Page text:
2. Develop a trauma time line: and help the client to connect with the true fact that they have been disrupted. Their perspective is not their fault. Their feelings are not their fault. Their reactions to these feelings, many times, are auto-responsive. However, if they want to change their behavior they will need to have their perspectives adjusted.
3. Develop a trauma family tree: Build that case that trauma fosters trauma and that many of the broken conditions on their branches have lead to their perspectives and feelings.
4. Identify the age of their children and have them bring in pictures of their various internal children: Holding these pictures and conducting the ongoing child bonding exercises will be paramount to faster clearing of past hurts and a sense of balance into the future.
5. Conduct Regression Exercise:
a. Start treatment with a breathing technique used as an induction into self-hypnosis. Sitting relaxed in a chair with soft light (but enough to see the individual clearly) have them close their eyes and begin breathing deeply into their nose and exhale strong out through their mouth. You should hear them clearly. Breathe with your them. Have them keep the cycle going for about 6-7 minutes. As they breathe softly speak within your breathing: “Invite your (higher power - identify what they believe in prior) into the room with us”. Continue to breathe and state the comment again. Continue to breathe and invite them to relax their muscles, relax their face and feel themselves getting heavy, feel the energy around your fingers and face and once again invite your (what they believe in into the room). Keep breathing....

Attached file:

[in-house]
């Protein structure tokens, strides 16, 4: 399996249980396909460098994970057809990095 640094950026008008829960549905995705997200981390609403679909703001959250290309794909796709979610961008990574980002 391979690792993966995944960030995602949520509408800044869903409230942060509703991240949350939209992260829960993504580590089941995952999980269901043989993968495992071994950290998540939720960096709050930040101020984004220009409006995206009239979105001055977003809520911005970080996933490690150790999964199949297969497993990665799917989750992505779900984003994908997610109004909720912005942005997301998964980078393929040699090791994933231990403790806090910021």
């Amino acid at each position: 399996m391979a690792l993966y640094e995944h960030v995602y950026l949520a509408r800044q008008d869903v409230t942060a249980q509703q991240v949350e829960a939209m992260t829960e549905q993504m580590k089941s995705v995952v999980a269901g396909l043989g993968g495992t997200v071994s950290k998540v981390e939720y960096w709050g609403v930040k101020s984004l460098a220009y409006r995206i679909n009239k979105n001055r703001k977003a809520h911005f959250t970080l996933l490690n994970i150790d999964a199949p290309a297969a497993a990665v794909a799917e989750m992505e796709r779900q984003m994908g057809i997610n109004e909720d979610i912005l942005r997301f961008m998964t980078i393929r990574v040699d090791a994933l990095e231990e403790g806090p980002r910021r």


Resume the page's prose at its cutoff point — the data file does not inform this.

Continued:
b. Have the individual take you to the trauma point that they feel drawn to Let them guide you to their needful point. They will be the author and you will be the scribe. Ask them what they see and what is happening. Write it word for word. Ask them what they are feeling and what their body feels like. Write it word for word. As they share what they see or feel ie: “I feel scared my dad seems angry”. Say: repeat these words...”I feel scared and my dad seems angry”. After they repeat the words...ask them to say it again. (This mirror process will open the reflection of self and allow the adult to start to process the incident rather then the child... )
How does your body feel? “I feel tired”. Say I feel tired. “I feel tired”. Say I feel so tired... “I feel so tired”.
Why do we feel tired? “I just can’t handle being yelled at anymore”. Say “I just can’t handle being yelled at anymore”
c. As you guide them through the experience they will find their emotion let them express it They may cry, they may shout, they may sob but they are actually letting the pain free. The perspective is about to be changed.
d. We have our family tree and history to help bring an adult’s perspective to the light Daddy is only 22 years old he is only a child...say this “Daddy is only 22 years old he is only a child”. Daddy is an alcoholic child and is afraid...say this “Daddy is an alcoholic child and is afraid.” Daddy loves me but he is afraid. “Daddy loves me but he is afraid”. Daddy is just a scared kid and yells because he is scared... How does your body feel...